A few years ago I had a self-hosted pop culture blog that later became the inspiration for the creative marketing firm that my wife and I started. After some dreaming and reviewing my passion for blogging this type of content, I really wanted to get the old gang back together! I’m beyond excited to be partnering with Tim Engstrom again to bring this project back to life.  I’ve attached a rather recent cartoon he created for me below.

More about this in the weeks to come, but for now, checkout http://threethirtypm.tumblr.com !

-Jim G

The Return of the Blog #threethirtypm #330pm



[Photo by Jim Gray, me]

I’m not sure about you but for me writing stuff down like this blog post takes a lot of effort. I’m more of a offline person. I like real life conversations with people in person. Old school face to face. I have  the privilege of a home office; owning my own company, etc.

My friends who know me well expect me to call. I’m also a phone guy. You might find this hard to believe, but I get sick of texting, emailing, etc. I just think we have become such a walled culture. But that’s opinion. I also think that in order to get work done, you need to turn off the distractions. But I also need the interaction of others. It’s fun or cool to act lone-rangerish , but it comes with a high price.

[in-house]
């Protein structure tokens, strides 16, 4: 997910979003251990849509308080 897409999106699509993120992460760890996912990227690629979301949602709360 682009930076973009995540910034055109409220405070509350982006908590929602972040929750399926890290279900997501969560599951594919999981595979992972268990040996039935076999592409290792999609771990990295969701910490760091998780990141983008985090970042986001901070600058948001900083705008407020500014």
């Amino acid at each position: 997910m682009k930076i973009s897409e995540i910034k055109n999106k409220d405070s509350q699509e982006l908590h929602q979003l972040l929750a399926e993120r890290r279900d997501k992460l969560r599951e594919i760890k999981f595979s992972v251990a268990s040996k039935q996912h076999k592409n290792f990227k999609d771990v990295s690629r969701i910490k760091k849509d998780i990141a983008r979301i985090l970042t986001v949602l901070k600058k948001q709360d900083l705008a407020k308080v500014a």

Enough of that…allow me to get to what brought you here…the headline. Here’s my sales pitch to a potential client:

“Now you know that I exist.” 

I have always been highly relational in business. I’m also a bit of an introvert, so the hard sell is not interesting at all. That does not mean that I am not clear on what I do, how I do it, what the price is, etc. It’s good to be thorough. I learned a long time ago that if you are already good at what you do, you shouldn’t have to hard sell. You tell the story and allow the other person to get to know you and make a decision. My normal tactics are:

1- Establish contact: you might be introduced by a friend via email or meet at an event.

2-Research: Find out something about who the person is you are meeting with.

3-Print: Bring a piece of paper with something on it that they can take with them. It might even be a proposal.

4-Direct: Shake hands, look them directly in the eyes and greet them.

5-Listen: Ask questions and learn their story.

6-Story: Tell your tale. I have a lot of different stories from companies I have worked with and projects. You don’t have to tell your life-story. Keep it short. Go with your overall theme. Be conscious of time.

7-The End: Stay on schedule for the meeting. Ask for their business. Keep it simple “I’d love to explore how we could work together.”

8-Follow-up: Send them an email with ideas.

9-Release: I’ve learned to let some go and others require pursuing. Be smart and know when to let it go. This is the hardest step. Sometimes it’s easier to let it go and move on, and them other times you need to keep following-up.

I hope this helps you.

The Crossroads

September 3, 2015 — Leave a comment

I get in such a rush in my head.
It’s hard to slow down and stop.